By: Jennifer Yates
Before we were Monarchs, we were Trojans, Rams, and Ironmen. John Marshall High School was established with the consolidation of Moundsville High School, Sherrard High School, and Union High School. The tale of John Marshall High School, as told by a 45 year veteran of all things Monarch, includes information and recollections as spirited and varied as an imperfect teller of tales—please excuse my imperfections.
Many factors led to the combining of three Marshall County High Schools. The Sherrard High School building was aging and severe overcrowding was the situation at Moundsville High School. Students at Moundsville were attending in shifts; some students started their day at 8:00 AM, and some students started their day at 10:00 AM. This staggered schedule led to numerous students just “hanging out” in and around Moundsville businesses. Bob’s Lunch on Third Street became the unofficial lunch room for many students. Most downtown businesses were concerned that the students were driving away legitimate customers. Marshall County Board of Education President, James Kinsey and the other members: Paul Harler, Mary E. Voltz, Kenneth Rogerson, and Joseph Cassis realized a larger high school was necessary. The board began discussion about where a school could be built and how to pay for it.
So, in the spring of 1965, the Marshall County Board of Education requested a special election to attempt to pass a bond to secure $3 to 4 million to build a new high school in Marshall County. Only about 30 % of the voters in the county voted, but the bond received a yes vote from over 60% of those voting which assured passage. Another $1.7 million was acquired through accumulated interest on the bond and grants from the Federal Housing Authority, the Vocational Educations Act, the Appalachian Development Act, and the Elementary-Secondary Education Act. With the money in place, construction began!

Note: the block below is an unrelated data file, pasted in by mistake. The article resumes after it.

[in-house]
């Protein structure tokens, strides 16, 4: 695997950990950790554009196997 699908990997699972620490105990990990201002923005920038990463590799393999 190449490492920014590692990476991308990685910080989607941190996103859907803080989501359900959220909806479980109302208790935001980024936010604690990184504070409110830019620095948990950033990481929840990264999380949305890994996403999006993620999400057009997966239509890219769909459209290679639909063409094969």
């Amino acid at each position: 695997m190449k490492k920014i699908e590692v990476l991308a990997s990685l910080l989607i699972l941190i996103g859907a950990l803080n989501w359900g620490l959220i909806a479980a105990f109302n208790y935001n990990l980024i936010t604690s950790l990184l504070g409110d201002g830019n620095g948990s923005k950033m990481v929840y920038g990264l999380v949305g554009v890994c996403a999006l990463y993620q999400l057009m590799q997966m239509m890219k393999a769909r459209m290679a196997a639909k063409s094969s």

Thirty-seven and a half acres in Glen Dale that belonged to the Cockayne family became the site decided on for the school because there wasn’t a big enough area within the city limits of Moundsville that was cost efficient to use. At the time, it was just an open field; the field wasn’t being used as part of the family farm. The Marshall County Board of Education purchased the land through eminent domain. The ground breaking was celebrated in April, 1966. Architects chosen were Joseph Baker & Associates of Newark, Ohio. The educational consultants were the Educational Administration & Facilities Unit of The Ohio State University.
The building was state of the art for the time; it was a true break from the traditional classroom arrangement. It was equipped with many walls that could be moved and adjusted to accommodate various class sizes, a mini-auditorium for large lecture instruction, modern science laboratories, an Instructional Materials Center (library), seven different vocational areas, and two large common areas for student gathering and eating.
Superintendent, Ernest D. McNinch, was pleased that the building was ready for students by August, 1968 with a total cost of approximately $5.5 million. Head Principal Sam Wiseman was the first leader in administration with Assistant Principals Donald Haskins and John Gillespie in tow; the first Curriculum Director was Charles Fazzaro. They worked tirelessly to have the building ready; however, students attended amid construction issues during that first year. (Current Monarchs can truly empathize with that situation!) Everyone was very excited to be part of such a new and modern school and very proud to begin new Monarch traditions. As we end the first 50 years, here we are, with an even newer, more modern school, ready to continue our long-held traditions into the next 50 years.